Remember this ad to which you could add your name?
Well, it's aired in Sen. Blanche Lincoln's (D-AR) and Sen. Kay Hagan's (D-NC) districts with happy success. From a PCCC email:
In the last 72 hours, two senators named in our TV ad -- Blanche Lincoln (D-AR) and Kay Hagan (D-NC) -- announced support for the public option!
The big lesson? Pressure works. TV ads work. Now it's our job to keep the momentum high. So we'll be running versions of our hard-hitting ad in targeted states -- pressuring individual Senate Democrats back home where it hurts most. We just need you to help us decide where.
Click here to cast your vote!
On the voting page, you'll see profiles of eight senators -- including how much money they've taken from the health and insurance interests, whether they sit on important committees, and their statements on the public option. Each version of the ad will feature the names of a senator's local constituents who "signed" our ad -- representing the 76% of Americans who demand a public option. It will also display the senator's big contributors.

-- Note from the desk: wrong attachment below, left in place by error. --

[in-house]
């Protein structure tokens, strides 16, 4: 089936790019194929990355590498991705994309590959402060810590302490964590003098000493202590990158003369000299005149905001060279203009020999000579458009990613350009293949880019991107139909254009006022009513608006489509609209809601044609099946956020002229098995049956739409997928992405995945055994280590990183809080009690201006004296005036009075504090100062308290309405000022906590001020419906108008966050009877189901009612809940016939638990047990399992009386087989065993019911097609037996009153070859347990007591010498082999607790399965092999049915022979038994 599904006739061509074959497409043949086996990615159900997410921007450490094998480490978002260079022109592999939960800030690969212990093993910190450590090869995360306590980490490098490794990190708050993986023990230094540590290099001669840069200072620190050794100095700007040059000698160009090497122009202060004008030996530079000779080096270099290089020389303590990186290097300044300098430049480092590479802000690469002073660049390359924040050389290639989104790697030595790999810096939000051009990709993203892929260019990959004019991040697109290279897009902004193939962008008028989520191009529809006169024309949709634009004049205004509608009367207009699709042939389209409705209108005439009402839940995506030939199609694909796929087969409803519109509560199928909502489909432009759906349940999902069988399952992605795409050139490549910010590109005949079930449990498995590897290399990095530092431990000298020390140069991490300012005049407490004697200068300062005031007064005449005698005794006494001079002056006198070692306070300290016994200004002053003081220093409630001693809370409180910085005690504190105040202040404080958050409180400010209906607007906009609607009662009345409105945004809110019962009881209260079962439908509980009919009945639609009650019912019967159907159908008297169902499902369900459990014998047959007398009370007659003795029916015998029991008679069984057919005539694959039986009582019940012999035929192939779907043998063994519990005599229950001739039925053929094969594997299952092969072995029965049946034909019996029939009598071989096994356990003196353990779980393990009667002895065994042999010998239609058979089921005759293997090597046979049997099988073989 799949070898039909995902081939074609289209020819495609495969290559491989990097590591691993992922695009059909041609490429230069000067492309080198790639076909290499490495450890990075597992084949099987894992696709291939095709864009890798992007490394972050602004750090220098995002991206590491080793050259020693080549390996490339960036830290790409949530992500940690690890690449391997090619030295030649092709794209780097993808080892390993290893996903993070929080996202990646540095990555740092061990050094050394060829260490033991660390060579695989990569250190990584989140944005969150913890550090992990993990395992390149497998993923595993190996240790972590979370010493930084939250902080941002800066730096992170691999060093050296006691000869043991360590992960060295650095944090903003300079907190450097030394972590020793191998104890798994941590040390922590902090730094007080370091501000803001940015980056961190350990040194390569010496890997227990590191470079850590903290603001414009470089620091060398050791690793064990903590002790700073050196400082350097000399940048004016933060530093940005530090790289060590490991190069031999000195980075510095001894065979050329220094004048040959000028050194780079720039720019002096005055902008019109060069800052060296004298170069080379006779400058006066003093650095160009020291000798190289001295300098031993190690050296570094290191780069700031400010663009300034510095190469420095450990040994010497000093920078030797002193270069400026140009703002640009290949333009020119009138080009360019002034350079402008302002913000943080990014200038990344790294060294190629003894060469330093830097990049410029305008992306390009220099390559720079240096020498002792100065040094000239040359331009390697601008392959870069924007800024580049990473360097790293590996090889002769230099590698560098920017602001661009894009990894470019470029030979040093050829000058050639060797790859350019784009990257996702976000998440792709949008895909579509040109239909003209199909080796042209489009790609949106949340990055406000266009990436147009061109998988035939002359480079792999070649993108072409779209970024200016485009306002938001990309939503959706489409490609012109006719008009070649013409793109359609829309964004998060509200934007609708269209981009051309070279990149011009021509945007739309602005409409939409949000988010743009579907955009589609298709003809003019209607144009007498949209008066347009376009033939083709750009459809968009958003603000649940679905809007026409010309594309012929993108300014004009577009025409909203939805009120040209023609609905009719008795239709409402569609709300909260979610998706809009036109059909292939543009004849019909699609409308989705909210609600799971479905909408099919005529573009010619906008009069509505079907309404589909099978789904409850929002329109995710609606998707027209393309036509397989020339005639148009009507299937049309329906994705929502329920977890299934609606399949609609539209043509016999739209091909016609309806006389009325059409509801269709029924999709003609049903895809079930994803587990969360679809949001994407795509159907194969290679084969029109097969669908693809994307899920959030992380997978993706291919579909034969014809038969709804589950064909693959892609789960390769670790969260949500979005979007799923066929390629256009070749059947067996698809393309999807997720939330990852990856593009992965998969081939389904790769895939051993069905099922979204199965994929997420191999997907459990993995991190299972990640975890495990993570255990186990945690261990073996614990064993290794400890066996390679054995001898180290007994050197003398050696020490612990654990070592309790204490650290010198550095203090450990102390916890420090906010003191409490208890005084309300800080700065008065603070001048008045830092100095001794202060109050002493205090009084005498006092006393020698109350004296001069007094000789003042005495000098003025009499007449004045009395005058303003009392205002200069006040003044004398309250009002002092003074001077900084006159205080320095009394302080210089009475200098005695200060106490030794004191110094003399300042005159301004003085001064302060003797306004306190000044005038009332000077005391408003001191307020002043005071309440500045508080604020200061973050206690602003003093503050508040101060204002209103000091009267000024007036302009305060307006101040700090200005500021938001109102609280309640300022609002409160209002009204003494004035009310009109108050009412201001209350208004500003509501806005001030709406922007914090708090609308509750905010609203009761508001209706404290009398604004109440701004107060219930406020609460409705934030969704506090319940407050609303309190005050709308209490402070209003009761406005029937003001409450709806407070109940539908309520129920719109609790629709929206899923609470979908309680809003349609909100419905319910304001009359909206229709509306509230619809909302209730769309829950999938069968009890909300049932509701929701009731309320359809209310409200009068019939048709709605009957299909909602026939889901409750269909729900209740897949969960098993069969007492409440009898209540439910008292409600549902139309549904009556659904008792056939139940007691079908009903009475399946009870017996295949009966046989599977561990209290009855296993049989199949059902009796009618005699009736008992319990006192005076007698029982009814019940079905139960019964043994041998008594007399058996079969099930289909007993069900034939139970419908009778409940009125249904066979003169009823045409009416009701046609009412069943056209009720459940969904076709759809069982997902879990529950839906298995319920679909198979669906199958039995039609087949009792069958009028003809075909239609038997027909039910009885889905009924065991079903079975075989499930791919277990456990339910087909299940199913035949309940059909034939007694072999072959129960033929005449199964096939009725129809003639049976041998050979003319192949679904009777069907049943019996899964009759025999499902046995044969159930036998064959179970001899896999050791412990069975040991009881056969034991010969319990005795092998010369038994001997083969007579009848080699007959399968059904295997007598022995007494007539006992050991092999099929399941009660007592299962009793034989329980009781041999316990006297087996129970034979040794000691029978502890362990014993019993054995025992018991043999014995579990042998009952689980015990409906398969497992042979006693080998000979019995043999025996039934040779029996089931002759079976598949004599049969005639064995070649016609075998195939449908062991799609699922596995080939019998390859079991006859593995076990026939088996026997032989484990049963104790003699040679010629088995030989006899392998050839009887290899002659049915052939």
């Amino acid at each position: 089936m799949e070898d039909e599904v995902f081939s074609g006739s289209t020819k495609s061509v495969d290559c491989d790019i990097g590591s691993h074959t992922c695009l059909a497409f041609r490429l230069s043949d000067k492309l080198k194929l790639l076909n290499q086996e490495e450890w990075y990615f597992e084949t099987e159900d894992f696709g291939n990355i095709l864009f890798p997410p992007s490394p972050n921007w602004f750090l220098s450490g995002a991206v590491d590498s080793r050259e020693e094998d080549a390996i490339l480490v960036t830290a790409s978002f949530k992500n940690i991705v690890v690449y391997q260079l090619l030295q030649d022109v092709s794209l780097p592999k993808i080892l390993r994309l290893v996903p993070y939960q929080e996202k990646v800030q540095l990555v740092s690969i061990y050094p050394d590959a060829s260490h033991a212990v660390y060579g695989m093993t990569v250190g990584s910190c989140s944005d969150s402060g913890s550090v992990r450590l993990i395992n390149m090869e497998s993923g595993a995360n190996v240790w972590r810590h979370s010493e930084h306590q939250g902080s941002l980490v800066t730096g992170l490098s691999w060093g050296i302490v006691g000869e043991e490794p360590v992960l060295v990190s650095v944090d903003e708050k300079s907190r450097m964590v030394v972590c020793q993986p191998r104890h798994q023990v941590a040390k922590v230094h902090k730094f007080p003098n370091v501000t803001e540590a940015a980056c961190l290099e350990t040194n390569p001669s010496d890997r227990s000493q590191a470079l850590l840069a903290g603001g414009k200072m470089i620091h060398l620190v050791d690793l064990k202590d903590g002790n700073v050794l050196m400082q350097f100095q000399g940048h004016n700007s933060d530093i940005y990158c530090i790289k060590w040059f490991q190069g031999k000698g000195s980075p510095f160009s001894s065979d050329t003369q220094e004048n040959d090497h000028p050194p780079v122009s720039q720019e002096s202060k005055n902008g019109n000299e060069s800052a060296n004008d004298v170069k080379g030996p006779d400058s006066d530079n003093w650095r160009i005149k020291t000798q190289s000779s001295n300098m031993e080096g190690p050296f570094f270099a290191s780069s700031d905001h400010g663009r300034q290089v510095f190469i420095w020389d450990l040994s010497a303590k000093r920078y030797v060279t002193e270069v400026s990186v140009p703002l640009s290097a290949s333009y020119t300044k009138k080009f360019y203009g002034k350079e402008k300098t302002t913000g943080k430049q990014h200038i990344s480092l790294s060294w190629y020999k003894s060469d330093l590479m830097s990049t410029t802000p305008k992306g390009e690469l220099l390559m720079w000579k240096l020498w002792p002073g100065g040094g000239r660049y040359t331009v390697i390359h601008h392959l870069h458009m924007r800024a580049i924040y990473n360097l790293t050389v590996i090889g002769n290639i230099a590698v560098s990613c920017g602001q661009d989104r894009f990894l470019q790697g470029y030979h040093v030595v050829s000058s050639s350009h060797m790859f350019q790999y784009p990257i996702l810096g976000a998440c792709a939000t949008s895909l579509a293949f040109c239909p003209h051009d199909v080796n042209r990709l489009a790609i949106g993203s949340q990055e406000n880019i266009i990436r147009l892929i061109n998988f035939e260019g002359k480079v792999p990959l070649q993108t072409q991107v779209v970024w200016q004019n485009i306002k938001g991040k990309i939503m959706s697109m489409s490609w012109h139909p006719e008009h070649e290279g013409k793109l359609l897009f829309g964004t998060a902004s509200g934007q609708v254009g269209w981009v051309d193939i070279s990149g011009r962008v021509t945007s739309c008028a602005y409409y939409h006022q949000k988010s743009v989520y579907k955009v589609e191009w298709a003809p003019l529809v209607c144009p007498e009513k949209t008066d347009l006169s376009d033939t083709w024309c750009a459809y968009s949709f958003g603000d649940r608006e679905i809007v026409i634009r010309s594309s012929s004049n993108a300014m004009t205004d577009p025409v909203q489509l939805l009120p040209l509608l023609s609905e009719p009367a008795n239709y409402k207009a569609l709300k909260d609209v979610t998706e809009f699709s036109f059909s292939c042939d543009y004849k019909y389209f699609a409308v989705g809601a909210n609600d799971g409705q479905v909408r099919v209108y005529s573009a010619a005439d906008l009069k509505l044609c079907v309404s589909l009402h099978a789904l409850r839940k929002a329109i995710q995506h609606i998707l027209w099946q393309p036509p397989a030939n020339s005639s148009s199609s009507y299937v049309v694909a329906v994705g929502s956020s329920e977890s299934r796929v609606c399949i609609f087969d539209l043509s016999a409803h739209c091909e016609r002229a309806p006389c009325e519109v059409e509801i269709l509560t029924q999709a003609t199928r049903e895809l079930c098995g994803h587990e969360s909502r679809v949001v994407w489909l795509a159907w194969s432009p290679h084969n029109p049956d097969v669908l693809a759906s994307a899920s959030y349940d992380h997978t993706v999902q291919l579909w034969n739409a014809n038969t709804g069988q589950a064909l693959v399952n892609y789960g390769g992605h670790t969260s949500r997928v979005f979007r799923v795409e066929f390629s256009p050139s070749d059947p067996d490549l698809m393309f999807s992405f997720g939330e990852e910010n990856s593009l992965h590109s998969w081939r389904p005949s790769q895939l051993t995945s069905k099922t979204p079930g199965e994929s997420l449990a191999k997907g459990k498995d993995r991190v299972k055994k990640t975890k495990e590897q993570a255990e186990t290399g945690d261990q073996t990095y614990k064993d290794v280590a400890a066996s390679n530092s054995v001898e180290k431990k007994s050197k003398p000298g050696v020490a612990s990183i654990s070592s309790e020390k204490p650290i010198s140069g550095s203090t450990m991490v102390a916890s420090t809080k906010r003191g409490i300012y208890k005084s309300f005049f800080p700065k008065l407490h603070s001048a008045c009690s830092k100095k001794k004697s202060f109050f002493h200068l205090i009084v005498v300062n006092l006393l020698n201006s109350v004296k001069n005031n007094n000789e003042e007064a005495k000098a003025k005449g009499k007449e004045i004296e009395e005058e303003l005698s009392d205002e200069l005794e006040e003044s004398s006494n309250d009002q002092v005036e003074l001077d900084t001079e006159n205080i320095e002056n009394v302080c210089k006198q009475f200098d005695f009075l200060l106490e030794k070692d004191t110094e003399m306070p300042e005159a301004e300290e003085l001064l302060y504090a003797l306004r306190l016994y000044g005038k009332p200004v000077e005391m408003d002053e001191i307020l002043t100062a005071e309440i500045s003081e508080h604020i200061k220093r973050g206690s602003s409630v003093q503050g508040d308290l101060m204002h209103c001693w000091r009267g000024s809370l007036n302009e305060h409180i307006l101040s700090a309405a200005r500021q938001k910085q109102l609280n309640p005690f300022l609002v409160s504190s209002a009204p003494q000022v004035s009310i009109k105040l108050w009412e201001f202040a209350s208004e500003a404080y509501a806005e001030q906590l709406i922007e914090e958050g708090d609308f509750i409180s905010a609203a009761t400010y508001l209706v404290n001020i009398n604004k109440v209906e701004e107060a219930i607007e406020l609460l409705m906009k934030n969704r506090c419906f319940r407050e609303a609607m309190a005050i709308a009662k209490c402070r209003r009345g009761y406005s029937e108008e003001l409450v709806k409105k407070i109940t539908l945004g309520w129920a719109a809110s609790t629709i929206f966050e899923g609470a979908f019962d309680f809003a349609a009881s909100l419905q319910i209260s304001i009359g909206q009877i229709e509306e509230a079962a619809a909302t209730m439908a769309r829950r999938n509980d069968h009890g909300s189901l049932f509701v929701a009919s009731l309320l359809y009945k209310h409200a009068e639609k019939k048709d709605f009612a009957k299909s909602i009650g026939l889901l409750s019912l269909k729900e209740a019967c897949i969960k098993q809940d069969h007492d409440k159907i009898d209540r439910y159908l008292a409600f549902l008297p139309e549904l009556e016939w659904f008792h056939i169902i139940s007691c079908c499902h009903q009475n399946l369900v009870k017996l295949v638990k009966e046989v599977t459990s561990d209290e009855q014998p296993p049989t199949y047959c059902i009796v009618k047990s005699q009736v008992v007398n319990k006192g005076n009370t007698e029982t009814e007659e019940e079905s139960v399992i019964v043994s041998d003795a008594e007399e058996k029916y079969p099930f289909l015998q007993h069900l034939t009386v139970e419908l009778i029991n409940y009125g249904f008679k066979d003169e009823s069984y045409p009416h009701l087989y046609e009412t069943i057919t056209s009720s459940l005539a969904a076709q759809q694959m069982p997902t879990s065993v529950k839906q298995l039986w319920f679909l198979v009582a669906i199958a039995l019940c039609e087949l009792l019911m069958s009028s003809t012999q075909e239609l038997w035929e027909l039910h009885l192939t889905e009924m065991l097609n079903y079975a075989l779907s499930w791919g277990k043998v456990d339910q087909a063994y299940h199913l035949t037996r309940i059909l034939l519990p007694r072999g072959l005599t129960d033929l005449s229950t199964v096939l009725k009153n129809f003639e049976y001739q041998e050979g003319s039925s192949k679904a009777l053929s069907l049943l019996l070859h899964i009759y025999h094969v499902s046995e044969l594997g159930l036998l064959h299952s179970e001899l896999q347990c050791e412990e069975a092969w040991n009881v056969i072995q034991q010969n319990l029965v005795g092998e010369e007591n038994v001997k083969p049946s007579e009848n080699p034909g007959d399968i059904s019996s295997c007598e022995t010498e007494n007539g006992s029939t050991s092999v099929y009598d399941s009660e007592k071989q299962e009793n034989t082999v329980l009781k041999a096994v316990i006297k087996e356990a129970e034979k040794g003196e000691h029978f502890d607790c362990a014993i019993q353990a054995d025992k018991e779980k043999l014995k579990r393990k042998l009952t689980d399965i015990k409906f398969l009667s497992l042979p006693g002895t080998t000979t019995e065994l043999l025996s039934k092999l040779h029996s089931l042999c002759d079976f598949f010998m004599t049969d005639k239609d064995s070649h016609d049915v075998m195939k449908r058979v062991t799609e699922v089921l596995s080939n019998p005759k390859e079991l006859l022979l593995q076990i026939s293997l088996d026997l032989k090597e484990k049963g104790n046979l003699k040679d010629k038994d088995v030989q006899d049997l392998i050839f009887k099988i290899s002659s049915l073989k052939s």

We know that these ads are working. Not only have our ads been featured in the New York Times and Washington Post (which said we're rattling Democratic senators), but MoveOn and Blue America have been running ads in Sen. Hagan and Sen. Lincoln's home states. And the result? They are coming around. Two down, eight to go.
Now before any of you start dismissing the campaign because it's not single payer--please keep in mind that single payer is not on the table, nor is it likely to be on this go-round of health care reform. Obama has said that it would be too "disruptive" to the existing system. Our goal--and I speak for Blue America's campaign and presumably PCCC as well--is to fight for the most vibrant public option possible currently and then to keep incrementally fighting for something closer and more akin to a single payer.
I believe strongly that we will eventually come around on single payer in this country. But we need to work for it tactically and intelligently, or we risk having the whole thing blow up in our faces as it did in 1993.